Sunday, May 18, 2008

On the Cards

I found myself in a well-known chemist's (or drugstore depending on your ethnic bias) the other day stocking up on dental floss, vitamin tablets and prophylactics. Upon reaching the front of the checkout queue, the charming young lady cashier ran my items through and then asked me if I had a member's card. I replied in the negative and then pondered for a moment upon the full import of her question.

So, on our advertising fueled simulation of a planet, our endless quest for a slice of petty bourgeois exclusivity and VIP kudos means that it is now actually possible to become a member of a chemist's shop. What could this mean? Perhaps there is an exclusive members' lounge above the chemist where one can play billiards, smoke Cuban cigars and drink shot glasses of cough mixture.

Increasingly though, many stores are offering membership and exclusive offers to any Tom, Dick or Harry who walk through the door and can be stuffed to spend 10 minutes filling in an application form. Exclusive benefits that can be accrued from membership of said shops include an endless bombardment of e-mail spam trailing special offers and a wallet so bulging with useless plastic cards that you can hardly shoehorn the thing into your Levis.

If this trend continues I'll no doubt soon find myself leaning against a Kaki Lima filling in a form to become an exclusive member of Pak Djoko's Sate Ayam Club whilst he grills my sticks and enters my e-mail address into his Nokia.

Why, increasingly, do we fall for this stuff? Why are we so mesmerized by late capitalism's technological confidence trick of the bogus utopia? Why do we become members of supermarkets and covet objects of desire that we think will portend our arrival into an exclusive consumer's 'A' league? You all know what I'm talking about here. I'm talking about the type of person who says, "Oh yes, I drive a Honda Jazz Splash edition. They were made in a limited run of 1,790,000 I believe."

Why do we fall for the endless advertising propaganda that causes us to overlay the tawdriest and most mundane of production line tat with civilized society's most hallowed ideals of refinement and sophistication? Is this the spiritual vacuum we live in? A vacuum in which the ultimate symbol of communicative empowerment, the mobile phone, has ironically become, in this country at least, a status symbol capable of alienating those who can afford the latest models from those who can't; an instant badge of perceived position demarcating social class.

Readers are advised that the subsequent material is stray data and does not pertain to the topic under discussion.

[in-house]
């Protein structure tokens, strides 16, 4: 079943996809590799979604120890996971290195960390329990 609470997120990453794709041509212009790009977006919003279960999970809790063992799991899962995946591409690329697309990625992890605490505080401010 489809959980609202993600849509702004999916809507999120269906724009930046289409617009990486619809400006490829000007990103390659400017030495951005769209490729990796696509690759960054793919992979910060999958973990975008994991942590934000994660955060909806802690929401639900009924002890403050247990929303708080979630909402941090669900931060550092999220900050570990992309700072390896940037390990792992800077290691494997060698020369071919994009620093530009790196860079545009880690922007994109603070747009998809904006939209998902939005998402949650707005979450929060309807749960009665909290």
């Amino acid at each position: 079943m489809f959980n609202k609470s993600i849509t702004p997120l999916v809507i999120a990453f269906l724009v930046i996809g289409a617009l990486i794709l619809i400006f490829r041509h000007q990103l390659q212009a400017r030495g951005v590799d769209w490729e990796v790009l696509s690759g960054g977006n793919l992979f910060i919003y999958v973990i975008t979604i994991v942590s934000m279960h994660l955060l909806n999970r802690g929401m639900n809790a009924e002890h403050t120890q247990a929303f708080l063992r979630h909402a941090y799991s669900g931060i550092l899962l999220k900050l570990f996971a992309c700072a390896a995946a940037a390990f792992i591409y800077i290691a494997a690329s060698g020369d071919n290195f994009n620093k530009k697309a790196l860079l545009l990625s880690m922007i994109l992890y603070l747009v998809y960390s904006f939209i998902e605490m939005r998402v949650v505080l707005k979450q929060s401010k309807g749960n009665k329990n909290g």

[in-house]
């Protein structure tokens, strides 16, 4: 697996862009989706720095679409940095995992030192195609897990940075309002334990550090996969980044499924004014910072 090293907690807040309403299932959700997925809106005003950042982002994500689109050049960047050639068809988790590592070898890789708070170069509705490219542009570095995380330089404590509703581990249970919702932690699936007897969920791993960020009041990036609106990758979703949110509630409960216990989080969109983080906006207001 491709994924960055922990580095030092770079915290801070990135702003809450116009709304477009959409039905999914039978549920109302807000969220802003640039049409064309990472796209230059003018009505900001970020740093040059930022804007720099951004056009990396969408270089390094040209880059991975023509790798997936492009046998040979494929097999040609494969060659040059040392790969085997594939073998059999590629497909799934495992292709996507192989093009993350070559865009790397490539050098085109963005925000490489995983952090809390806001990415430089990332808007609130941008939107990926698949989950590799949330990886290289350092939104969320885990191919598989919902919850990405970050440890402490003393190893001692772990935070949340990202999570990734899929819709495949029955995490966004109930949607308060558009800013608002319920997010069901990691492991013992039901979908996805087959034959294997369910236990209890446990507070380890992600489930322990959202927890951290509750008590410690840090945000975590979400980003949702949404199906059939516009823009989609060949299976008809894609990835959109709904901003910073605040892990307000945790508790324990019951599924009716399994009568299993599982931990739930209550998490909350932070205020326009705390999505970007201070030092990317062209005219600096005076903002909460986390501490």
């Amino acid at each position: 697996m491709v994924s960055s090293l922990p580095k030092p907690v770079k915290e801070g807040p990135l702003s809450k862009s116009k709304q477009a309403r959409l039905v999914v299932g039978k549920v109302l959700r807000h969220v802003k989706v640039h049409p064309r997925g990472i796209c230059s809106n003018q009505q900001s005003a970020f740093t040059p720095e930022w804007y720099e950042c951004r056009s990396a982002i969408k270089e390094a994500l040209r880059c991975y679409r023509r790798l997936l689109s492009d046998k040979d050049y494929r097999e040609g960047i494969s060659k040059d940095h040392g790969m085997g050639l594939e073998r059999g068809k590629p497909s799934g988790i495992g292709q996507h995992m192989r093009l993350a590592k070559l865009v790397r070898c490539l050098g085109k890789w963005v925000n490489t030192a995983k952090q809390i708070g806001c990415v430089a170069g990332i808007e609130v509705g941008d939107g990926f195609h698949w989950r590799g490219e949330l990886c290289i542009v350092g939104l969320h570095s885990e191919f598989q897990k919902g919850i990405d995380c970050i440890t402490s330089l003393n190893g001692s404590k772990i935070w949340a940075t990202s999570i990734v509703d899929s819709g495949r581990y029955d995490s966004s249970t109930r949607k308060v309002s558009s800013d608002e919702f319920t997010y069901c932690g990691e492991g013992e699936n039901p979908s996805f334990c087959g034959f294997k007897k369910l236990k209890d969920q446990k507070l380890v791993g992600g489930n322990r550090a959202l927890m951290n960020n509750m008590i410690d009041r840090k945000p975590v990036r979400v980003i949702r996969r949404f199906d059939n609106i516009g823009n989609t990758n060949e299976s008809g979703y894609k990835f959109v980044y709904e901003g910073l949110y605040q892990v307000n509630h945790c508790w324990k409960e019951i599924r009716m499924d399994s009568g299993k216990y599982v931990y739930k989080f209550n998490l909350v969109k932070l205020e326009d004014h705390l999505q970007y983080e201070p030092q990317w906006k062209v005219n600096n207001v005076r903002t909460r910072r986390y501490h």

For me though, the most socially sinister manifestation of our upwardly mobile consumerist aspirations are the gated communities or the exclusive housing Kompleks as they are known here. In the fortress enclave of the Kompleks our sterile dreams of material gratification are buttressed a pathological fear of the plebs outside, the broader community at large and of a globe falling apart around our ears.

The Sat Pam security guards sit in their sentry boxes controlling CCTV cameras and lockable barriers and delineate Kafkaesque boundaries of social segregation. Tenants merely have to step into their gas guzzling SUVs and head to their exclusive business parks and classy shopping malls, all the while protected and cosseted from the human flotsam living a hand to mouth existence on the streets.

During a recent visit to one of these upmarket housing complexes, my taxi was stopped and was subjected to the usual cursory bomb search whilst I myself was questioned by a uniformed security man. Who had I come to see? Did I have an appointment (I didn't, which didn't really seem to help matters). I felt like I was trying to get into the Pentagon. And me! A respectable urbane columnist from the Jakarta Post! Harangued by a man in an ill fitting white shirt decorated with nonsensical epaulettes. Didn't he know who I was?! I felt like bristling with indignation at the man's impudence. If only I had enrolled at the chemist's earlier I would have had a card to have shown him.

This continuing privatization of public space fills me with despondency as it seems to play to our most selfish and snobbish instincts. A smile returned to my face however when I remembered an anecdote I once read concerning the late British comedian Peter Cook. Our man was confronted with a puffed up diner trying to get into his trendy exclusive comedy club one evening. "What do you mean you haven't got a table for me?" He barked at the Maitre D’, "Do you know who I am?" Cook, who was standing nearby at the time, made straight for the club's PA system. "This is a public announcement," he intoned over the microphone. "There appears to be a man at reception who doesn't know who he is. If anyone recognizes this man could they please contact a member of staff."

Who am I? Will anyone recognize me? Well they will once I've applied for my Indo-Maret Platinum Card. Then I will have arrived at the top table.